This past weekend, I took Nehi, my 20 year old Perfect Section C Welsh Cob out for our first Spring drive. My friend Karen and Cassandra went along for the ride. We went for a good 7 miles or so before coming home. We all thoroughly enjoyed ourselves.
Nehi loves to drive. I bought him as a two year old. Back then, I was newly married, unemployed, and had a lot of free time on my hands. Nehi and I spent a lot of time together. I wanted to work him, but knew he wasn't ready to ride yet, so we spent an entire season driving. It's the first thing he learned to do, and he does it with gusto.
A few years ago, my friend, Denise, had a harness for sale that I thought might be a good replacement for my elderly, unsafe, cobbled-together, much patched piece of equipment. I took the new harness into the barn one January day and spent the better part of an hour fitting it to Nehi.
When I has ascertained that the new harness could, indeed, be adjusted to fit him, I started to take it off. Nehi, who until this point had been waiting with barely contained glee, was palpably disappointed. He pegged me with "The Look" that clearly said, "What do you mean, we're not going anywhere?" When the harness was off, he deliberately turned his back on me (something he is not in the habit of doing) and sulked in a corner of his stall.
As I said, he loves to drive. He has from day one. We drive primarily on the road, rather than in fields or in a ring. This is not without its share of risks (as my mother regularly points out). So this week, I thought a few thoughts on "Driver's Safety" tips might be in order:
* Don't go out without a good brake. The first thing Nehi learned to do with regards to the cart was "whoa." Whoa means "Stop. Now." It does not mean, "Stand still as long as I'm hauling on the reins." I know a lot of people preach "forward first." I am not one of them. I want to know that I don't have to worry about my horse running through a stop sign as we approach a busy intersection.
* On a related note, don't forget the parking brake. In addition to "whoa," Nehi also knows the word "cart." "Cart" means "Stand still, without moving a muscle, until I ask you to do something else." I usually hitch him by myself. I need to be able to have him stand quietly while I'm fiddling with the tugs and the breeching. I also need him to stand quietly while people are getting in and out of the cart, while little kids are running up to pet him, and while I'm hooking him up to things like trees and stumps that need dragging.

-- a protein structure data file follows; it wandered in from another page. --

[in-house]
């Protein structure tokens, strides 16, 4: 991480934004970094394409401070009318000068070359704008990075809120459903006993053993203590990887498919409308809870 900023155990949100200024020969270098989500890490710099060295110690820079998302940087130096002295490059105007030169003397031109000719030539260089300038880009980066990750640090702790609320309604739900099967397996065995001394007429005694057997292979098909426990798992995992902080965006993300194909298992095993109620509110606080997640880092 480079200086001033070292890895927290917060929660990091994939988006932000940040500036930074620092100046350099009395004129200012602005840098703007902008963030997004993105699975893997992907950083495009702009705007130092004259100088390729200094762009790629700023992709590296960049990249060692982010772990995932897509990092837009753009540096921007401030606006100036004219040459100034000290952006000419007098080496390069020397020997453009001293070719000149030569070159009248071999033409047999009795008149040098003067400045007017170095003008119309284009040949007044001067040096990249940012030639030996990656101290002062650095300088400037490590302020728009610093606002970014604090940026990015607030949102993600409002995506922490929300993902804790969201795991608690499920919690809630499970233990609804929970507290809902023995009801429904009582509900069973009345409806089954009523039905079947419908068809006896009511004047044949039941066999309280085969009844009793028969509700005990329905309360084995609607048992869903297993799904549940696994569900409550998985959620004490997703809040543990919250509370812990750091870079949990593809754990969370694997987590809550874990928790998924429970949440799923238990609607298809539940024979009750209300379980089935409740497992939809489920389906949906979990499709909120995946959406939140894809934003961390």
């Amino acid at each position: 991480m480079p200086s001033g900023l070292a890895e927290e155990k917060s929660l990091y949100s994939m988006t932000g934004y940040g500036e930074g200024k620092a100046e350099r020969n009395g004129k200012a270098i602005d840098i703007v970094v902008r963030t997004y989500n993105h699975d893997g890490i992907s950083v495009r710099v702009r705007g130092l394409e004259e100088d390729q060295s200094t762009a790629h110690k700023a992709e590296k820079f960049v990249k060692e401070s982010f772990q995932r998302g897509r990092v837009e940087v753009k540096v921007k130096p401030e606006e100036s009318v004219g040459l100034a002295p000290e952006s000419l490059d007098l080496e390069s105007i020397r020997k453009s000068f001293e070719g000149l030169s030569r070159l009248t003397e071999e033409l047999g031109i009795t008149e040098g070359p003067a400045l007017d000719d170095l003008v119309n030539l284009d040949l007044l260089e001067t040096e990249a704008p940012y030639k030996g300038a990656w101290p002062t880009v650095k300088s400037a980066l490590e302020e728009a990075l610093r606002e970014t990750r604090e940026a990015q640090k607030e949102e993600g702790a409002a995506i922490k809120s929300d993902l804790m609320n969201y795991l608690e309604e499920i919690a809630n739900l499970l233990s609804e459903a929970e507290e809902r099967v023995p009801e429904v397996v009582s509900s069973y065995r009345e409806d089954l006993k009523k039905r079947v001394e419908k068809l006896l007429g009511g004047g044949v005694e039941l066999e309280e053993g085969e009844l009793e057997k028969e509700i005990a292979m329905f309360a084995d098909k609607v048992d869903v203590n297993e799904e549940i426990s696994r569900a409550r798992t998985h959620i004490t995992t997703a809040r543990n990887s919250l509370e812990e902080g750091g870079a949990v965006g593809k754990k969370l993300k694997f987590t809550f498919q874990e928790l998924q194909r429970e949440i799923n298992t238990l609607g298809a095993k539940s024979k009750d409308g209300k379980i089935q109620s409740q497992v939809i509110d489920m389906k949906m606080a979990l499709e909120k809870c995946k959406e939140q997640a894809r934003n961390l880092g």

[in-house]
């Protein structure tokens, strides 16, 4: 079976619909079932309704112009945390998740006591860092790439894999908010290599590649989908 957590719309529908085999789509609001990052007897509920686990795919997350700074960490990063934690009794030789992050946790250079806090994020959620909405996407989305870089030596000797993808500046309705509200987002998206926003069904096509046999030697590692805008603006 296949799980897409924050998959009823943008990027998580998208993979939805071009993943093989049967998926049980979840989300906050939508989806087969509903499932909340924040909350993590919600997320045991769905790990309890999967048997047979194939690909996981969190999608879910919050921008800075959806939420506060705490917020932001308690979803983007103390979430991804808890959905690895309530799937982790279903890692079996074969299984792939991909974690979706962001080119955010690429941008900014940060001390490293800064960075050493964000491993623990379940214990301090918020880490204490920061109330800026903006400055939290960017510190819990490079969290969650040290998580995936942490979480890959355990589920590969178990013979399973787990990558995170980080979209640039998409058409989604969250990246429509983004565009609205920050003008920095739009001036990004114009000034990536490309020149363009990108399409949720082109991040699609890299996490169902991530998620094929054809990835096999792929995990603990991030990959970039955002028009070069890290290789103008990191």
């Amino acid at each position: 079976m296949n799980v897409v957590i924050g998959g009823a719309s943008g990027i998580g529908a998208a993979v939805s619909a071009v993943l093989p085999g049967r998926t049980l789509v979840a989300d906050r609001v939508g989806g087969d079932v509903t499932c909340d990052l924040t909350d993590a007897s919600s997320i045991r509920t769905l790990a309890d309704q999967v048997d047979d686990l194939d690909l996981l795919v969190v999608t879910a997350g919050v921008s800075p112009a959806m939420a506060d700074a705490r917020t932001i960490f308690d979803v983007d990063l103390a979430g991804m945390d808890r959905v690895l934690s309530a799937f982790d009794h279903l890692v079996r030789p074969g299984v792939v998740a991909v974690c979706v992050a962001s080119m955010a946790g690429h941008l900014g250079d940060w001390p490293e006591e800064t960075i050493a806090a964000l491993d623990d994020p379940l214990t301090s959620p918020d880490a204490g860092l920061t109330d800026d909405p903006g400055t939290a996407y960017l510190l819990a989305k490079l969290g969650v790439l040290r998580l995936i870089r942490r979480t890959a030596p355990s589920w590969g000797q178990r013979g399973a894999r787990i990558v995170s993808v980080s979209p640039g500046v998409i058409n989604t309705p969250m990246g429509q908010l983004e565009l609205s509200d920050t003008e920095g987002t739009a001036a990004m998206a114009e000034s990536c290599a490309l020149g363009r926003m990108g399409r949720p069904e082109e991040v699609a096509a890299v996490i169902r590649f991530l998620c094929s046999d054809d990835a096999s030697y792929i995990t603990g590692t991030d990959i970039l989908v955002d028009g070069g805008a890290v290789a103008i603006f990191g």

* When driving a cart, you are in a wheeled vehicle. That means that you drive with traffic. (As opposed to riding a horse, which makes you a pedestrian, and necessitates you riding against traffic.) In America, we drive on the right hand side of the road, and ride on the left.
* Clearly mark your driving vehicle for visibility. An orange hazard triangle and reflectors on the the back of the cart are absolutely essential. If driving on busy roads, brake lights and hazard lights are advised.
* Wear your riding helmet or a bike helmet while driving. You just NEVER KNOW what's going to happen.
* Make sure your driving horse can handle "yahoos" who find it amusing to blare their horn as they pass, who follow too closely, or who allow their barking dogs and / or screaming children to hang out the passenger side window and erupt in a frenzy within inches from your horse's face. Never understimate the value of desensitizing a driving horse to scary and distracting objects before you head out on the road.
* I loathe overchecks and sidechecks on horses that are working on the road. My feeling is, if the horse needs his head cranked up to be safe, he shouldn't be charged with my safety just yet. A tight overcheck forces the horse to hollow his back. It makes it impossible for him to use his hindquarters correctly for power or for braking. It never allows him to relax and work. As a result, the more he drives in that position, the more he becomes accustomed to moving incorrectly.
* Maintain lightness. I also find no need for constant pressure on the reins. A part of the horse knowing his job, involves knowing how to go straight, unless told otherwise. If the horse acts as if he's going to bolt and run off all the time, necessitating heavy rein contact -- again -- I don't want to be in the cart. I certainly don't want to trust my lift to him on the road. I drive with both reins in one hand about 90 percent of the time. I want my driving time to be relaxing. It wouldn't be if I were constantly worried that my horse might get away from me!